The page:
Lawyers for homeowners are probably contributing to the confusion that the banks bring to the table. And Judges, despite the clear evidence in the public domain that the banks committed millions of illegal acts, nevertheless take the word of banks over the word of a homeowner.
I think that lawyers for homeowners are adding to the confusion when they file lawsuits seeking a declaration that the TILA rescission is or was effective. That lawsuit clearly says that they are asking the judge to decide if the rescission was effective when in fact the law of the land says quite clearly (according to SCOTUS in Jesinoski) that the rescission is already effective. The statute and SCOTUS says that the rescission already happened when it was mailed or delivered. Asking the court to ratify that is taking a step backwards.
Just filing the lawsuit for declaratory judgment might be enough to swing the TILA rescission into a common law rescission where the burden of proof is squarely on the homeowner instead of the other way around. The homeowner might be abandoning the TILA rescission.
But of course even if the homeowner did abandon the TILA rescission that does not remove the rescission, especially if it is recorded in the county records. Following the statute that says the cancellation of the loan contract is effective by operation of law, it is impossible for anyone, even the homeowner, to back off from the rescission except by agreement with the actual owner of the debt.
Theoretically such declaratory actions should be dismissed because the rescission is already an incontestable fact (unless delivery is an issue). But judges take such actions as an invitation to interpret the situation and rule on it. That is where so many "bad" decisions come from.
There is a lawsuit to enforce the statutory duties under the TILA rescission. But it is clear that lawsuit won't produce a favorable result in today's judicial climate. Tactically, I think it is better to wait the out the one year statute of limitations and take the position that there is no balance due because it is time-barred, there is no note and there is no mortgage or deed of trust. Of course I could be dead wrong. SCOTUS might reverse itself or carve out exceptions etc. But the Jesinoski decision was dripping with sarcasm as it ****ped the hands of all judges in the land for "interpreting" a statute that was not subject to interpretation because the statute was clear and unambiguous.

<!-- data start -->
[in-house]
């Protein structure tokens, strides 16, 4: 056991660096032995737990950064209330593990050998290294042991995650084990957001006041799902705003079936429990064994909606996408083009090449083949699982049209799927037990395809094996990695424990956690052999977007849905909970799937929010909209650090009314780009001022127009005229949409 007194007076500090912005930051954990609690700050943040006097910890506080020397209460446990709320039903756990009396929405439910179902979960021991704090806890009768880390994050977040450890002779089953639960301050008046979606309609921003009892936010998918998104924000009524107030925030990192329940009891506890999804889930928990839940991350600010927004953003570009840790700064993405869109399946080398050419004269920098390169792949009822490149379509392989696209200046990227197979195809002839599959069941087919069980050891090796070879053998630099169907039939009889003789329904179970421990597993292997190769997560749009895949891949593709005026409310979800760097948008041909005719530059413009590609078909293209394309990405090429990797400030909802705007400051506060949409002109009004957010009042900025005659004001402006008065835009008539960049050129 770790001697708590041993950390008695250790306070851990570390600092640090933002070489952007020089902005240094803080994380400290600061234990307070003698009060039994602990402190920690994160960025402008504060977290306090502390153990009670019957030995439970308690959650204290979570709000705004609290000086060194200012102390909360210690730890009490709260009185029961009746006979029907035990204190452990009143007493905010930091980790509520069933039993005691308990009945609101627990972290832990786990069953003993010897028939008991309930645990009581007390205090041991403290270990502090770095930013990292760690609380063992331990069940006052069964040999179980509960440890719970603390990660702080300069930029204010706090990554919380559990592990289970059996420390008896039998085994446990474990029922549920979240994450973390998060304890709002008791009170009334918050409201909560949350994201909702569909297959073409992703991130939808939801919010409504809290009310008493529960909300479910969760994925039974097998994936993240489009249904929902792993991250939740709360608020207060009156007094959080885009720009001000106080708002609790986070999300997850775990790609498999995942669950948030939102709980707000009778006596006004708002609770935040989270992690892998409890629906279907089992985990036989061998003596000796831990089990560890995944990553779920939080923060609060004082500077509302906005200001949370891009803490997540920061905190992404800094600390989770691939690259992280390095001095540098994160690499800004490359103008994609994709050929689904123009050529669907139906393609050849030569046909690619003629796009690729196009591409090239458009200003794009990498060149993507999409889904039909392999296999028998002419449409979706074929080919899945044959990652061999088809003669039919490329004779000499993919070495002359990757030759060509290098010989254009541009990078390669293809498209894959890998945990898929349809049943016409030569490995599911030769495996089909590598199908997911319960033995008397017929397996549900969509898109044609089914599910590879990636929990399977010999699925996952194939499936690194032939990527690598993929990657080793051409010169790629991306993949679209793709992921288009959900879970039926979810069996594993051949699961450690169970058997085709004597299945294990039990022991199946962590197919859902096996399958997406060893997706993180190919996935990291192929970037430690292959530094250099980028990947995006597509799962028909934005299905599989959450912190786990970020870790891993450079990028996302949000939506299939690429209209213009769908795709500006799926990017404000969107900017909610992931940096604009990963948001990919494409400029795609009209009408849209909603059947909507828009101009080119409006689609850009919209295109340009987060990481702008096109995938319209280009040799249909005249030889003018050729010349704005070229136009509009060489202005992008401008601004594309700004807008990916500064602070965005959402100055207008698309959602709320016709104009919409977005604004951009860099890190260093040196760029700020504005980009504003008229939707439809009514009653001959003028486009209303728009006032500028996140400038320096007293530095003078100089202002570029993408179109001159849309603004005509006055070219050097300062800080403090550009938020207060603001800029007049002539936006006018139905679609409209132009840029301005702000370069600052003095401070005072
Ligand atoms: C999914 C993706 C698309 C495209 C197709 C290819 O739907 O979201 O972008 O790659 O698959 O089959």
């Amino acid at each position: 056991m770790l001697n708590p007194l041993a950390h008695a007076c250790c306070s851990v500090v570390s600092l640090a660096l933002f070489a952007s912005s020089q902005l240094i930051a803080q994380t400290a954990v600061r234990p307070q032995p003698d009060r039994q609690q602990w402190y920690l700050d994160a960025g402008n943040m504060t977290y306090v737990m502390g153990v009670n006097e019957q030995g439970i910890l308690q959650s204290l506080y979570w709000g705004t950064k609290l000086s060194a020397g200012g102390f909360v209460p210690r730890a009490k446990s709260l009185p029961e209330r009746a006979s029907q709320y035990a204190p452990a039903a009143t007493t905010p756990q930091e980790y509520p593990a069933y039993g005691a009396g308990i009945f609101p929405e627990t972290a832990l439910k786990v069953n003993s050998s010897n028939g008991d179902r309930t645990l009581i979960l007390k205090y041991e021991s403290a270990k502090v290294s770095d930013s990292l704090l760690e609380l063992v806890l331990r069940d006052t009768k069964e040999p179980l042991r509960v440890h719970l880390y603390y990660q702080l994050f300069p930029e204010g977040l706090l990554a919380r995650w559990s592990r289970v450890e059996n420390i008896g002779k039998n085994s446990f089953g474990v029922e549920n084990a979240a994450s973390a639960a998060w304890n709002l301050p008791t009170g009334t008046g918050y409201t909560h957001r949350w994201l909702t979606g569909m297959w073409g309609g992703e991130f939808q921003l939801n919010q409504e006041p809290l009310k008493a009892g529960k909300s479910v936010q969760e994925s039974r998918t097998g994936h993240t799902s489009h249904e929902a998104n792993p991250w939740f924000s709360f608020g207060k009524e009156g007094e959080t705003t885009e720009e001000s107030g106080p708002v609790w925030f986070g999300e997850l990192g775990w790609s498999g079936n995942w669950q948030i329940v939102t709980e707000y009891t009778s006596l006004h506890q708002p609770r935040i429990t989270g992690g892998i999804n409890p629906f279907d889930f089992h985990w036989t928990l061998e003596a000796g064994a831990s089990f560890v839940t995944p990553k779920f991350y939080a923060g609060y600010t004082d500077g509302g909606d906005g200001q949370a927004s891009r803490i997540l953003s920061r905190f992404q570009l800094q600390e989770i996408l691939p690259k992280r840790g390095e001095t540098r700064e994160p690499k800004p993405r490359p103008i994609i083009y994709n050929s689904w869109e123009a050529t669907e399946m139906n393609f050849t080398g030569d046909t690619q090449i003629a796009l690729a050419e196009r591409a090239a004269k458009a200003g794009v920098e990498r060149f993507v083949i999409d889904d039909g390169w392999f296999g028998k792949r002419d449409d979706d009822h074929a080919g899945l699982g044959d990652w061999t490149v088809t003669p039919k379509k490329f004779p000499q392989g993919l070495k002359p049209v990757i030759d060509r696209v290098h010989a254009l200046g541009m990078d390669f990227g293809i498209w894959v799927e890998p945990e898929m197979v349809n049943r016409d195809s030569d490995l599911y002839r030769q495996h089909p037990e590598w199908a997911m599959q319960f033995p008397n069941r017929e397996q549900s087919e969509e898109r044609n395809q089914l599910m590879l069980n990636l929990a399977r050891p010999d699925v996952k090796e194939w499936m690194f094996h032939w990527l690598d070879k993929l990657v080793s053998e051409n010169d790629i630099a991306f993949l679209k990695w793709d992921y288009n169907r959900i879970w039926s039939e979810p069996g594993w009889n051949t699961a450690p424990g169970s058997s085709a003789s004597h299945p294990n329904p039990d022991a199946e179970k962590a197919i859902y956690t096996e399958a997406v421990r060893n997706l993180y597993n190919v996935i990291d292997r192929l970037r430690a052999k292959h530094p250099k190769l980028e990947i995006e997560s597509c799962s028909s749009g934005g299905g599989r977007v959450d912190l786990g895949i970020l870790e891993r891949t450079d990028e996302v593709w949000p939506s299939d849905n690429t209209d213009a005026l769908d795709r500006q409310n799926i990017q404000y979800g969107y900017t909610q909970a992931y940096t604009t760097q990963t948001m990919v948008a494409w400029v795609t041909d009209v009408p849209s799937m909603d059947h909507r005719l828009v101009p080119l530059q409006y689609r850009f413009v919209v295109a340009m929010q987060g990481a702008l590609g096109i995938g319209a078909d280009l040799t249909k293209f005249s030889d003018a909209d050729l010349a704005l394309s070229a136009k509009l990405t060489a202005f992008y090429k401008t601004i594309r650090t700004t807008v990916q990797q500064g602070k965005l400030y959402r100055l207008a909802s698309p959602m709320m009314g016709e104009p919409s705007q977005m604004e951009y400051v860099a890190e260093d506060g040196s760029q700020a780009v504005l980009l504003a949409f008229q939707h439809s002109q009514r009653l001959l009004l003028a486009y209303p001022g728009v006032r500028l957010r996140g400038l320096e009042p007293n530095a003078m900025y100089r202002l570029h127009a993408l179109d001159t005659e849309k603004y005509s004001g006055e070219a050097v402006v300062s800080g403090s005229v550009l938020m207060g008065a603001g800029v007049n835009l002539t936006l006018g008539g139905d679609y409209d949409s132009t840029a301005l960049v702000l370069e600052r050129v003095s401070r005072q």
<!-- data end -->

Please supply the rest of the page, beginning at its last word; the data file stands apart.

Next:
If foreclosure is on the horizon then an action for injunctive relief and supplemental relief would be in order but it is unlikely to get traction because the judges are still "interpreting" the statute. It is therefore better to raise the defense, make sure the rescission is recorded, and run the clock until the next SCOTUS decision.
The bottom line is that TILA rescission is the ultra powerful remedy that has everyone scared to death. But it won't be applied until SCOTUS, once and for all, explicitly states that judges are exceeding their authority by imposing restrictions that are not present in the statute. Under no circumstances should the lawyer for a homeowner get ****ed into an argument about whether the rescission was effective. The sole position should be that rescission has already occurred and that if anyone doesn't like it they should have brought a lawsuit to vacate it.
The issues of whether the notice of rescission was sent beyond 3 years from consummation, whether the loan was a purchase money mortgage loan, etc. should not arise until and unless a party with standing files a pleading seeking relief from the TILA rescission. The answer to such questions should always be the same --- the rescission already happened. Nobody has alleged standing to contest it, thus the questions refer to questions of fact that could arise in a separate action, if a party with standing brought the action. That automatically excludes the present foreclosing parties unless they wish to plead and prove that they own the debt --- without use of the void note or void mortgage.
Under no circumstances should a notice of TILA rescission be framed as a claim. It is an event that already occurred in the past. The only proof required from the homeowner is whether the notice of rescission was sent and when. That is the event that starts the clock ticking on all other remedies for borrower or lender. TILA rescission converts a contractual claim for money due into a statutory claim for money due. In order to bring that claim the owner of the debt must first comply with the three duties in the TILA rescission statute. Living Lies Team